Soy Estrogen Myth: Is it Good or Bad to Consume Soy?

By Jessica Wise

Disclaimer: This post is not intended to be taken or received as nutritional advice nor is the author able to offer nutritional advice. Each patient who is interested in statements made herein should consult with a qualified medical professional to learn more.

Soy foods are naturally cholesterol-free, low in saturated fat, and high in fiber. In many ways, soy foods are an excellent source of protein and a great alternative to red or processed meat; however, there is conflicting information regarding the potential effect of soy consumption on breast cancer development. While some experts emphasize the beneficial effects of soy foods, others believe soy may increase a person’s risk of developing breast cancer. Let us begin by understanding why this might be.

Phytoestrogens and breast cancer

Natural soy foods contain phytoestrogens, plant-based estrogen compounds. Since estrogen is linked to certain types of hormonal breast cancer, many individuals fear that soy can increase their risk for breast cancer development. There have been several research studies conducted to assess the association between soy consumption and breast cancer development; animal studies have primarily established a positive correlation between soy consumption and breast cancer, but human population studies have not produced this same result.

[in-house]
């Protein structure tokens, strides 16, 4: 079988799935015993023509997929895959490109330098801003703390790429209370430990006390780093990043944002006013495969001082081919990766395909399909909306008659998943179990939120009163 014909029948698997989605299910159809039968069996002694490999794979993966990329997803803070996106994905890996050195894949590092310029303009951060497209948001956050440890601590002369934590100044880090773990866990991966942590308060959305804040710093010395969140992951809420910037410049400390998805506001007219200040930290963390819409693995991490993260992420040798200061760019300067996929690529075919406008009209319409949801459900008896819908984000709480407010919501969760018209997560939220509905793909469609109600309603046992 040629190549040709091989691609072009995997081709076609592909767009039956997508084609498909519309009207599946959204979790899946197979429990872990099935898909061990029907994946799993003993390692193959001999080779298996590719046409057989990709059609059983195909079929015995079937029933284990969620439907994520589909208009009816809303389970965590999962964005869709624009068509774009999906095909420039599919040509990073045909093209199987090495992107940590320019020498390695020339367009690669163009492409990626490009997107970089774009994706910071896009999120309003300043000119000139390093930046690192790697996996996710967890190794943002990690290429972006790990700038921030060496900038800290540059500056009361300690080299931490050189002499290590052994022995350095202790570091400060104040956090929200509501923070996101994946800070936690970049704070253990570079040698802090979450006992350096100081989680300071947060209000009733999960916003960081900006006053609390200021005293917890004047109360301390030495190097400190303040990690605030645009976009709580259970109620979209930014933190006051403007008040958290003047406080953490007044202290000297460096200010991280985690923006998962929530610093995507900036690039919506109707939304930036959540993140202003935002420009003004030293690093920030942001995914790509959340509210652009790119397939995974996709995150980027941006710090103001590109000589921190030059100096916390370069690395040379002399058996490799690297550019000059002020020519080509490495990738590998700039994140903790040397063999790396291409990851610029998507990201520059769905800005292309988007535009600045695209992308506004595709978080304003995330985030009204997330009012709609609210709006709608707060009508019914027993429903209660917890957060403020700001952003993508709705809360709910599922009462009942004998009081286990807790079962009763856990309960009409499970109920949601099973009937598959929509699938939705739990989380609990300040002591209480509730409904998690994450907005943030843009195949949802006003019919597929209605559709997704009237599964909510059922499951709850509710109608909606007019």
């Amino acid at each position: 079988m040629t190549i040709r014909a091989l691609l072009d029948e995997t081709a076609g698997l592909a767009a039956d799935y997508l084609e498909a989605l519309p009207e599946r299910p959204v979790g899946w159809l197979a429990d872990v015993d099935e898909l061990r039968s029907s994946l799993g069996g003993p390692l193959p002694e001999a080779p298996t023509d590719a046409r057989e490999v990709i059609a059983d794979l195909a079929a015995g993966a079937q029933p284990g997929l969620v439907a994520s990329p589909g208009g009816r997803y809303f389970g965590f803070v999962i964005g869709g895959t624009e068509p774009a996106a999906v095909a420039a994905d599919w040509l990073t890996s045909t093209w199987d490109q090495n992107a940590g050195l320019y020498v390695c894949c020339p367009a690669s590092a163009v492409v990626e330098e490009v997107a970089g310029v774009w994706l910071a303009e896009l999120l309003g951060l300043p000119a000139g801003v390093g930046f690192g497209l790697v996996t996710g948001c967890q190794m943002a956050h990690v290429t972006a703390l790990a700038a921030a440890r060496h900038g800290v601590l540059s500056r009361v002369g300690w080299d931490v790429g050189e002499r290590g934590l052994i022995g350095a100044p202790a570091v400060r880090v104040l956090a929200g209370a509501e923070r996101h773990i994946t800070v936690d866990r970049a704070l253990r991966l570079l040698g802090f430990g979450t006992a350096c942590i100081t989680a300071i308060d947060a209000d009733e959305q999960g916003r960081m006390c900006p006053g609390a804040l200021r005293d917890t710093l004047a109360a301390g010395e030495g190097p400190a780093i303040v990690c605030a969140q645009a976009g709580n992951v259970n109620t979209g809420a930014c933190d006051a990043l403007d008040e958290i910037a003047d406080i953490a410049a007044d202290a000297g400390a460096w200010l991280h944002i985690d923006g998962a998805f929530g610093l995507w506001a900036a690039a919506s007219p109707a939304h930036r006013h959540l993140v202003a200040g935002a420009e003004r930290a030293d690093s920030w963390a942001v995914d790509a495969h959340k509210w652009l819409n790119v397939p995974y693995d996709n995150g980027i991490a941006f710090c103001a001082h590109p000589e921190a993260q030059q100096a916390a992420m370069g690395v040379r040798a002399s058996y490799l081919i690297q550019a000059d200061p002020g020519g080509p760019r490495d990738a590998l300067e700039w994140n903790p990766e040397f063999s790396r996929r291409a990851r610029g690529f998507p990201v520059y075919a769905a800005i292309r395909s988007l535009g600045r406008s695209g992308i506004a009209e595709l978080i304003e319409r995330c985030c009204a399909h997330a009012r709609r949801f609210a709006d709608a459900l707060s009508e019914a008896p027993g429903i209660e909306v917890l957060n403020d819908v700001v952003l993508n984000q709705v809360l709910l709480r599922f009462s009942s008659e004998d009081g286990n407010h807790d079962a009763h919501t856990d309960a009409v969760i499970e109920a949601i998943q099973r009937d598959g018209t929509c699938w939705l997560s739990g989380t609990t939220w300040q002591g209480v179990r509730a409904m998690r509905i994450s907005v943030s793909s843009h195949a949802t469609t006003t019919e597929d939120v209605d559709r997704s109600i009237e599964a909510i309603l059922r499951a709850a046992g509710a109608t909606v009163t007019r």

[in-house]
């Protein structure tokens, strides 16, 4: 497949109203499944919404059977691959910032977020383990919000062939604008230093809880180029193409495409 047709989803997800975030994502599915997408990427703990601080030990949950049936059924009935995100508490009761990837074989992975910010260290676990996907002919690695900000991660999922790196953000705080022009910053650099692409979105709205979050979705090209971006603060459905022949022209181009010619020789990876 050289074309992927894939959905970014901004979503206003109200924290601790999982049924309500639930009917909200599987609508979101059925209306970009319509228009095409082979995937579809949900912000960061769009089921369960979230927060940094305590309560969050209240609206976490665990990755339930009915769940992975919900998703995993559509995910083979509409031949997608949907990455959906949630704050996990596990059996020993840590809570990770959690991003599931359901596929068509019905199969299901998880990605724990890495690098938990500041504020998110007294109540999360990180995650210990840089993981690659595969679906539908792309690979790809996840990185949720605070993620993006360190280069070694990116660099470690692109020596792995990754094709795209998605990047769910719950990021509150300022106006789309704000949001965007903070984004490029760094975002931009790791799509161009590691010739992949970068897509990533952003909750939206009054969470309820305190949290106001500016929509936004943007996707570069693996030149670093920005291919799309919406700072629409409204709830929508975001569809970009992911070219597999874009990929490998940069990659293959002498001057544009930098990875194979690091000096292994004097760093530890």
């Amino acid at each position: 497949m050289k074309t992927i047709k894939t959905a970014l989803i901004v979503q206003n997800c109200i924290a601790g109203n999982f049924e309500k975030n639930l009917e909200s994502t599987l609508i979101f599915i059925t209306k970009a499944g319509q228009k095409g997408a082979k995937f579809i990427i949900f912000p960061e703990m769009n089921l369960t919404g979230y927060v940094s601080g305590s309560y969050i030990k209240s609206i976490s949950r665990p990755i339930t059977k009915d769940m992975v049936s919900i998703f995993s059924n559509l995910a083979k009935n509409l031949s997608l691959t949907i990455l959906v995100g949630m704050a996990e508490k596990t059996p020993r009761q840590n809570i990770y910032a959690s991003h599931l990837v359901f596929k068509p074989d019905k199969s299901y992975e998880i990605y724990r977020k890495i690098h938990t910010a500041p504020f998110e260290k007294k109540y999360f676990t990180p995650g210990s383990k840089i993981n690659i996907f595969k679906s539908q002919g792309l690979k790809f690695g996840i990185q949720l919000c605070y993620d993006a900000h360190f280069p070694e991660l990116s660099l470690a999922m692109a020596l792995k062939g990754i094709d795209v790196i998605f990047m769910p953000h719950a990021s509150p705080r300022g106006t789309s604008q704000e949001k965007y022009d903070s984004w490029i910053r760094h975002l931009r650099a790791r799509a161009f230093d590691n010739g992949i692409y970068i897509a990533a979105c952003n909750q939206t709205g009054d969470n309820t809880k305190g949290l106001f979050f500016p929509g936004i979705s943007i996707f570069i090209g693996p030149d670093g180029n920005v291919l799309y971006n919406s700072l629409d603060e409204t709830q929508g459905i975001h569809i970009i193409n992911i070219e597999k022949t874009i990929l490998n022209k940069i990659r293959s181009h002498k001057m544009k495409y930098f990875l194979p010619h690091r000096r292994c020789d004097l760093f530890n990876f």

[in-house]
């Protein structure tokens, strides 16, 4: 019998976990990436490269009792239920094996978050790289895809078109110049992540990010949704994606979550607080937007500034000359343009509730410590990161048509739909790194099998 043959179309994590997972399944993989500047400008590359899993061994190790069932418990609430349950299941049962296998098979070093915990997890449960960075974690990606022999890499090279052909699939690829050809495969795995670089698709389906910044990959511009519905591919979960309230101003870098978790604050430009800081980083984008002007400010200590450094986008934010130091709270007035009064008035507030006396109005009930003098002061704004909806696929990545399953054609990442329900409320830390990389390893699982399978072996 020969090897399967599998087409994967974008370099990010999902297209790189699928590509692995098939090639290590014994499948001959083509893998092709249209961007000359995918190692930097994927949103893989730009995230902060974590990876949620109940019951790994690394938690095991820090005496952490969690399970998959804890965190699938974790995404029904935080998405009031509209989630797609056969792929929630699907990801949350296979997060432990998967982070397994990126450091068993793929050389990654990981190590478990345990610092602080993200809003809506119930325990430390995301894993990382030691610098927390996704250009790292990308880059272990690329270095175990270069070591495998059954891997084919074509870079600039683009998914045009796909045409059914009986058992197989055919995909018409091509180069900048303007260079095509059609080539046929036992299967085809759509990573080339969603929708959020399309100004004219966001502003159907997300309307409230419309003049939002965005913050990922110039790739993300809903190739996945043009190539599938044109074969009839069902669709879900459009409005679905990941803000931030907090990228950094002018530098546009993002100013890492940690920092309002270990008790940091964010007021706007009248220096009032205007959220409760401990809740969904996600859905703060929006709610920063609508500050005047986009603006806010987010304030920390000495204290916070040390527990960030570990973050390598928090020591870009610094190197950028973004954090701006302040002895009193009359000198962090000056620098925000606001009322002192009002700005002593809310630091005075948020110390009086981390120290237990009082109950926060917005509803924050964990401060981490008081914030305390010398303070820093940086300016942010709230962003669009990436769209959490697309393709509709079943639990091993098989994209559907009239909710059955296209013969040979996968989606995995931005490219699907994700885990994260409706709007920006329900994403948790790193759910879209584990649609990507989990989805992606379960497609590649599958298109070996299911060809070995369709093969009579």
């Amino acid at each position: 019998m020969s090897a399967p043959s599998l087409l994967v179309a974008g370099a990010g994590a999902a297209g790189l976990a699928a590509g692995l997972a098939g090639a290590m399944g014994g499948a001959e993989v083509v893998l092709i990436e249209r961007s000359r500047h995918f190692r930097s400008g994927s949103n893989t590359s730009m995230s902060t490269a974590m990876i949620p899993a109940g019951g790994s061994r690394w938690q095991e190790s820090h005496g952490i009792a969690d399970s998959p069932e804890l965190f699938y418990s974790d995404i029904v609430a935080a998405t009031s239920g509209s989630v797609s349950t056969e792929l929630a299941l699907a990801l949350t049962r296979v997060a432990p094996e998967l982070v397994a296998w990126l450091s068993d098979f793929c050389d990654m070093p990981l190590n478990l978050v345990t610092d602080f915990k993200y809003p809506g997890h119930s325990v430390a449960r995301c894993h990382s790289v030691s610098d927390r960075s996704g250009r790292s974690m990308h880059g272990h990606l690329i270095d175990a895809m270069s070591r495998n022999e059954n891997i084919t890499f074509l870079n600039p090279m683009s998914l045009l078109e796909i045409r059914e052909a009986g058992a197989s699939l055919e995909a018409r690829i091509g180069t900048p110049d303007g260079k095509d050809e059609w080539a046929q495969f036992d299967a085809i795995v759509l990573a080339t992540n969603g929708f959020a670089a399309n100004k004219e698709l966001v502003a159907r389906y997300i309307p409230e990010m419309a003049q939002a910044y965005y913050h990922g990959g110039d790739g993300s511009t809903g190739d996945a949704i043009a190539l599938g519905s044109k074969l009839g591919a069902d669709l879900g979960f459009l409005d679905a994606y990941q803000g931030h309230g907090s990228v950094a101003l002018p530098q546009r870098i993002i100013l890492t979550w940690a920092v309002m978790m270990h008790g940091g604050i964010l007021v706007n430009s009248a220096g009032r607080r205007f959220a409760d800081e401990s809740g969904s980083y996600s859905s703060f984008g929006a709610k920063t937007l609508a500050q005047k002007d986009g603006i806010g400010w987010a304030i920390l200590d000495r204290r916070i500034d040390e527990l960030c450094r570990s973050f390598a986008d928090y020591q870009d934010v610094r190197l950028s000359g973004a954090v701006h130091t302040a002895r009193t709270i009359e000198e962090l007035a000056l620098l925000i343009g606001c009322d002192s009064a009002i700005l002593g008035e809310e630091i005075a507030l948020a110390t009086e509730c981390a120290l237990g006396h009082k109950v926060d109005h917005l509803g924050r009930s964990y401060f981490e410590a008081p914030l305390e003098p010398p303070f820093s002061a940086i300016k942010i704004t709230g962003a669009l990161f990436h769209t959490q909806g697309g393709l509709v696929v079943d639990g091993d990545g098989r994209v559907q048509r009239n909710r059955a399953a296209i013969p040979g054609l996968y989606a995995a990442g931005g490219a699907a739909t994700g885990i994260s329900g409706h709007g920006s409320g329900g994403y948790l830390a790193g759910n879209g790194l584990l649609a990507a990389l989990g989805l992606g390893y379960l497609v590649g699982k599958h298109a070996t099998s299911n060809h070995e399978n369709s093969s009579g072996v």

Soy foods are a staple in traditional Asian diets, making the intake of soy foods across the lifespan of Asian men and women much higher than that of American men and women. Recent studies have tried to understand the potential effect of soy consumption on breast cancer development in Asian women, and the evidence does not indicate a detrimental effect. In fact, the evidence points to a beneficial effect: Consumption of soy foods may lead to a decreased risk of breast cancer among Asian and Asian American women.

In the US, soy consumption often comes from soy additives in foods or processed soy foods. It is known that processed foods can increase a person’s risk for cancer, so perhaps we should focus on eating whole soy foods like edamame and tofu. For those of you who are concerned about eating soy foods and their risk of breast cancer development, then there is no need to add soy to your diet. Like any food, consuming soy in moderation is important.

Here is a list of phytoestrogen foods that are healthy in the unprocessed state:

· Tofu

· Tempeh

· Edamame

· Linseed (flax)

· Sesame seeds

· Barley

· Lentils

· Alfalfa

· Mung beans

· Apples

· Carrots


Korde, L. A., Wu, A. H., Fears, T., Nomura, A. M. Y., West, D. W., Kolonel, L. N., Pike, M. C., Hoover, R. N., & Ziegler, R. G. (2006). Childhood soy intake and breast cancer risk in Asian-American women. Cancer Epidemiology and Prevention Biomarkers, 15(12 Supplement), B163–B163.

Phytoestrogens: Benefits, risks, and food list. (n.d.). Retrieved June 11, 2020, from

Ziaei, S., & Halaby, R. (2017). Dietary Isoflavones and Breast Cancer Risk. Medicines, 4(2).

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